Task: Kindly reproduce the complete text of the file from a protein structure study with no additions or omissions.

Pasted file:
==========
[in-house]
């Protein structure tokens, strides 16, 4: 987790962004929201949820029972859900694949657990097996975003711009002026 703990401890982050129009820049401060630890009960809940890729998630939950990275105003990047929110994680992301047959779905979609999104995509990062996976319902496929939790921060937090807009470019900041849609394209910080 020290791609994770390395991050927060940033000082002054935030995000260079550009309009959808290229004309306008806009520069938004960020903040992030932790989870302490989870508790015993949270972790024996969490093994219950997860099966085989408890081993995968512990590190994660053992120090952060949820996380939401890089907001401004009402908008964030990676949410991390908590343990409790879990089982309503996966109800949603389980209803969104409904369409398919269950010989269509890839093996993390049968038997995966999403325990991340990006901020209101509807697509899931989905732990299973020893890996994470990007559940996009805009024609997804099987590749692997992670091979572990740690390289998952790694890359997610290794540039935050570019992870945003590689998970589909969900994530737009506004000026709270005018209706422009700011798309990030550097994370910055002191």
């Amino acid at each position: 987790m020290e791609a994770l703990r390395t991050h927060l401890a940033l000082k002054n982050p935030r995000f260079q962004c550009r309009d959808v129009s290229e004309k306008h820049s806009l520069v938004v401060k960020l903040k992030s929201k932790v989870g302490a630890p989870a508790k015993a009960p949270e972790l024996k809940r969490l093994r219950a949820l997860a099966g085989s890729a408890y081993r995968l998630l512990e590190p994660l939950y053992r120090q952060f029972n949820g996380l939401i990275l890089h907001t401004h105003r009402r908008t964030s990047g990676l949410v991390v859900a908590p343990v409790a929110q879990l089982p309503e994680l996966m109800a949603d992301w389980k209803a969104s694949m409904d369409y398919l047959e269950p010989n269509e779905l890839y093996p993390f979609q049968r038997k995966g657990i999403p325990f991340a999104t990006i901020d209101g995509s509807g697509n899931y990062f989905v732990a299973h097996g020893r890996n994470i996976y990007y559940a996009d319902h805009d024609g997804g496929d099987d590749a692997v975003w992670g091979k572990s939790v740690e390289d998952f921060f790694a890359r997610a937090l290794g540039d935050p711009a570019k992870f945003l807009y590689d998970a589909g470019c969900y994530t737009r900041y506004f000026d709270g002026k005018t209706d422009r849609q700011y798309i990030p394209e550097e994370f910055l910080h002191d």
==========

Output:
[in-house]
């Protein structure tokens, strides 16, 4: 987790962004929201949820029972859900694949657990097996975003711009002026 703990401890982050129009820049401060630890009960809940890729998630939950990275105003990047929110994680992301047959779905979609999104995509990062996976319902496929939790921060937090807009470019900041849609394209910080 020290791609994770390395991050927060940033000082002054935030995000260079550009309009959808290229004309306008806009520069938004960020903040992030932790989870302490989870508790015993949270972790024996969490093994219950997860099966085989408890081993995968512990590190994660053992120090952060949820996380939401890089907001401004009402908008964030990676949410991390908590343990409790879990089982309503996966109800949603389980209803969104409904369409398919269950010989269509890839093996993390049968038997995966999403325990991340990006901020209101509807697509899931989905732990299973020893890996994470990007559940996009805009024609997804099987590749692997992670091979572990740690390289998952790694890359997610290794540039935050570019992870945003590689998970589909969900994530737009506004000026709270005018209706422009700011798309990030550097994370910055002191």
């Amino acid at each position: 987790m020290e791609a994770l703990r390395t991050h927060l401890a940033l000082k002054n982050p935030r995000f260079q962004c550009r309009d959808v129009s290229e004309k306008h820049s806009l520069v938004v401060k960020l903040k992030s929201k932790v989870g302490a630890p989870a508790k015993a009960p949270e972790l024996k809940r969490l093994r219950a949820l997860a099966g085989s890729a408890y081993r995968l998630l512990e590190p994660l939950y053992r120090q952060f029972n949820g996380l939401i990275l890089h907001t401004h105003r009402r908008t964030s990047g990676l949410v991390v859900a908590p343990v409790a929110q879990l089982p309503e994680l996966m109800a949603d992301w389980k209803a969104s694949m409904d369409y398919l047959e269950p010989n269509e779905l890839y093996p993390f979609q049968r038997k995966g657990i999403p325990f991340a999104t990006i901020d209101g995509s509807g697509n899931y990062f989905v732990a299973h097996g020893r890996n994470i996976y990007y559940a996009d319902h805009d024609g997804g496929d099987d590749a692997v975003w992670g091979k572990s939790v740690e390289d998952f921060f790694a890359r997610a937090l290794g540039d935050p711009a570019k992870f945003l807009y590689d998970a589909g470019c969900y994530t737009r900041y506004f000026d709270g002026k005018t209706d422009r849609q700011y798309i990030p394209e550097e994370f910055l910080h002191d």